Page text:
Three-dimensional surface-based analysis of cartilage MRI data in knee osteoarthritis: Validation and initial clinical application

James W. MacKay, Joshua D. Kaggie, Graham M. Treece, Stephen M. McDonnell, Wasim Khan, Alexandra R. Roberts, Robert L. Janiczek, Martin J. Graves, Tom D. Turmezei, Andrew W. McCaskie, Fiona J. Gilbert

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Background: Traditional quantitative analysis of cartilage with MRI averages measurements (eg, thickness) across regions-of-interest (ROIs) which may reduce responsiveness. Purpose: To validate and describe clinical application of a semiautomated surface-based method for analyzing cartilage relaxation times (“composition”) and morphology on MRI, 3D cartilage surface mapping (3D-CaSM). Study Type: Validation study in cadaveric knees and prospective observational (cohort) study in human participants. Population: Four cadaveric knees and 14 participants aged 40–60 with mild–moderate knee osteoarthritis (OA) and 6 age-matched healthy volunteers, imaged at baseline, 1, and 6 months. Field Strength/Sequence: 3D spoiled gradient echo, T 1rho/T 2 magnetization-prepared 3D fast spin echo for mapping of T 1rho/T 2 relaxation times and delayed gadolinium enhanced MRI of cartilage (dGEMRIC) using variable flip angle T 1 relaxation time mapping at 3T. Assessment: 3D-CaSM was validated against high-resolution peripheral quantitative computed tomography (HRpQCT) in cadaveric knees, with comparison to expert manual segmentation. The clinical study assessed test–retest repeatability and sensitivity to change over 6 months for cartilage thickness and relaxation times. Statistical Tests: Bland–Altman analysis was performed for the validation study and evaluation of test–retest repeatability. Six-month changes were assessed via calculation of the percentage of each cartilage surface affected by areas of significant change (%SC), defined using thresholds based on area and smallest detectable difference (SDD). Results: Bias and precision (0.06 ± 0.25 mm) of 3D-CaSM against reference HRpQCT data were comparable to expert manual segmentation (−0.13 ± 0.26 mm). 3D-CaSM demonstrated significant (>SDD) 6-month changes in cartilage thickness and relaxation times in both OA participants and healthy controls. The parameter demonstrating the greatest 6-month change was T 2 relaxation time (OA median %SC [IQR] = 8.8% [5.5 to 12.6]). Data Conclusion: This study demonstrates the construct validity and potential clinical utility of 3D-CaSM, which may offer advantages to conventional ROI-based methods. Level of Evidence: 2. Technical Efficacy Stage: 2. J. Magn. Reson. Imaging 2020;52:1139–1151.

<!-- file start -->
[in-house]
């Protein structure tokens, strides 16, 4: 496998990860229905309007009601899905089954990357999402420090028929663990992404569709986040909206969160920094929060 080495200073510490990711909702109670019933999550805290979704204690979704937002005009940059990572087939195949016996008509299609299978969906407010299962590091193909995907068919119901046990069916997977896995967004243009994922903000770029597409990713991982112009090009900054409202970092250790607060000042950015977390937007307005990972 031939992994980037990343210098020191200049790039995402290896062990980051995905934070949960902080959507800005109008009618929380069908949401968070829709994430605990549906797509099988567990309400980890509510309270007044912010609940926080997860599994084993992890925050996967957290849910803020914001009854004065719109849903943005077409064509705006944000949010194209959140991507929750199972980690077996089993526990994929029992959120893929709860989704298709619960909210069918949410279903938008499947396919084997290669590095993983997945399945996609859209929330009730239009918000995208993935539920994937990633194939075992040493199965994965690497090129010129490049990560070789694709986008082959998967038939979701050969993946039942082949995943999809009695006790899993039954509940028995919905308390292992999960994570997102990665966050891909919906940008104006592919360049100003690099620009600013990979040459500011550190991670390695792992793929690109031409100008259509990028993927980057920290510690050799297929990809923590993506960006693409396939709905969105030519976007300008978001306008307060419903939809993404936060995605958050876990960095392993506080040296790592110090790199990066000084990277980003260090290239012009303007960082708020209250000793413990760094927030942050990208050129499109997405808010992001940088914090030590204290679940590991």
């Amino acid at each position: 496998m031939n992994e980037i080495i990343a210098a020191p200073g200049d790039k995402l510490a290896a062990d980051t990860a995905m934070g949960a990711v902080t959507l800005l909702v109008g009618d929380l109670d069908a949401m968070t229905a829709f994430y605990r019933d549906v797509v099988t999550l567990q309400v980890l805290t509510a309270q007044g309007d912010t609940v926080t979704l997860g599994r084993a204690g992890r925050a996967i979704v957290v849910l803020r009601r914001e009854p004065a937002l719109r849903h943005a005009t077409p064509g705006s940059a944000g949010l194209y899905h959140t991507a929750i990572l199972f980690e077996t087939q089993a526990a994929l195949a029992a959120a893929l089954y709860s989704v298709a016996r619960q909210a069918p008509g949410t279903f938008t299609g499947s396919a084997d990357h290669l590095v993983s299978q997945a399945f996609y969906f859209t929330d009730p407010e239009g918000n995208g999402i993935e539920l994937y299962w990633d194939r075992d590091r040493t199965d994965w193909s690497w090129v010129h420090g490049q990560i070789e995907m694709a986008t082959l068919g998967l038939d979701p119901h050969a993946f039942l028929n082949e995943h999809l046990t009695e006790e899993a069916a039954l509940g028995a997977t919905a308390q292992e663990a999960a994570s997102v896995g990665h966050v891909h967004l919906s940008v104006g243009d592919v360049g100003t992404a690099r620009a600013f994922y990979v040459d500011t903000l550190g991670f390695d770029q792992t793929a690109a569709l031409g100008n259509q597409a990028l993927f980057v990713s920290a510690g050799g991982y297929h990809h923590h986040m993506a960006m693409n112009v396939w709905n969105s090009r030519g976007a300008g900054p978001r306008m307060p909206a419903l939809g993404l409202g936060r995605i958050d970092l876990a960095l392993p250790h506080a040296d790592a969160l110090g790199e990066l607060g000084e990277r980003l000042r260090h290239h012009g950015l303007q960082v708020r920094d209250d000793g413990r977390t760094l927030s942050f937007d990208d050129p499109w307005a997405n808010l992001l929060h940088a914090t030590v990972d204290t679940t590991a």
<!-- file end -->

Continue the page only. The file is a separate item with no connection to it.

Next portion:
Original languageEnglish
Pages (from-to)1139-1151
Number of pages13
JournalJournal of Magnetic Resonance Imaging
Issue number4
Early online date24 May 2020
Publication statusPublished - 1 Oct 2020


  • 3D
  • cartilage composition
  • cartilage mapping
  • cartilage thickness
  • knee osteoarthritis
  • magnetic resonance imaging

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